Before we get overly exercised about the proposal to ban smoking tobacco on Oregon beaches, we might want to ask: Where would the authority for such an action come from? And would a ban stand up in court if someone was charged with a violation of this imperial edict?
It was two years ago, in August 2012, that Gov. John Kitzhaber issued an executive order declaring certain state properties to be tobacco-free. He didn’t cite any authority in state law, perhaps because he assumed that since the state is the owner of state buildings, the governor counts as a landlord and can make the rules. No one challenged him because smoking is now considered so disgusting that no one would want to speak up and appear to be defending it.
Let’s be clear, though: Smoking may be a dirty, dangerous habit and no one should do it. But it’s not a crime; it’s perfectly legal and in fact the state gets a good chunk of tax revenue from taxpayers who ignore its no-smoking admonitions.
Kitzhaber’s executive order exempted the ocean beaches as well as highway rest areas. But it “encouraged'” the Oregon Parks and Recreation Commission to adopt “policies by December 31, 2014, that limits or restricts (sic) the use of tobacco products at state parks and recreation areas to address wellness issues, and to reduce the risk of forest fires.” None of this calls for a “smoking ban” on the beaches, even though that’s how the issue has been described in the press.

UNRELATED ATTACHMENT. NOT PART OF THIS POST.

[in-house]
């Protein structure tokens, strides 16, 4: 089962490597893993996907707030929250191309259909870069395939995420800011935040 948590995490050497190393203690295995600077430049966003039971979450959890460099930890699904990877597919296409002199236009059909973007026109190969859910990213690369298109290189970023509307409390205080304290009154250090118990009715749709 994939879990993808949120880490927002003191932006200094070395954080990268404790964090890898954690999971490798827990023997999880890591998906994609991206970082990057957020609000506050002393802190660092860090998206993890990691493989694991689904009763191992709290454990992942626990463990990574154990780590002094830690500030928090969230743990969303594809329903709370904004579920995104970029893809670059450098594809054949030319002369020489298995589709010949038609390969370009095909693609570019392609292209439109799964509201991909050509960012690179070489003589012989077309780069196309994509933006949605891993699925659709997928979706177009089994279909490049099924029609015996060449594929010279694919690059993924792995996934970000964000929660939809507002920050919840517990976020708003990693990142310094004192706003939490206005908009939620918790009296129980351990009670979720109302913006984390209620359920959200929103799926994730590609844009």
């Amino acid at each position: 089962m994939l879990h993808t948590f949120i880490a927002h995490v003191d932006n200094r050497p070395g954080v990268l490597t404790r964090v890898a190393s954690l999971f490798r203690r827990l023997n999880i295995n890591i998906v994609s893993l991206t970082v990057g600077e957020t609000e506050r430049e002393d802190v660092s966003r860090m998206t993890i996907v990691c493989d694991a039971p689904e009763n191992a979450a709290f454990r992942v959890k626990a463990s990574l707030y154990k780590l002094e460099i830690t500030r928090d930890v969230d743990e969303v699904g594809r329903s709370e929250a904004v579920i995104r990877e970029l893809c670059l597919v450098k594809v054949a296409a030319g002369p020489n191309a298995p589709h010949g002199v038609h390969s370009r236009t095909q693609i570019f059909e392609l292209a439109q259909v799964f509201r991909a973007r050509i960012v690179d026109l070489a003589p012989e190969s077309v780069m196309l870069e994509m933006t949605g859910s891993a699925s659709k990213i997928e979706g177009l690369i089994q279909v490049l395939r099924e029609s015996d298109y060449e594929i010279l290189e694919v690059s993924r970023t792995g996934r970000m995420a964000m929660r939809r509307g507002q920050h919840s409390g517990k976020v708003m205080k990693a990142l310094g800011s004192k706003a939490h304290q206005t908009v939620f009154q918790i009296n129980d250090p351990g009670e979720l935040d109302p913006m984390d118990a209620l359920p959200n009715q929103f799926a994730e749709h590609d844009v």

Suppose the parks commission does try to ban smoking tobacco. And suppose a benighted old man, sitting on a driftwood log, manages to light his pipe despite the stiff breeze whipping in from the sea. No one scanning the beach from a watch tower (we don’t even have lifeguard posts) and spotting the smoker through binoculars is going to send a patrol to give him a ticket. Though if that did happen, the guy should demand to know what law says he can’t light his pipe on the beach. (And if voters have legalized recreational marijuana by then, the tobacco ban would look even sillier and indefensible than it appears now.)
If I were on the parks commission, I would respond to the governor’s “encouragement” by adopting a policy to put up signs to add to all the other signs on public paths leading to the beach. The new signs would say: “Smoking is discouraged. So please don’t do it.” That would get the commission off the hook with Kitzhaber, assuming he’s still in office after this year. (hh)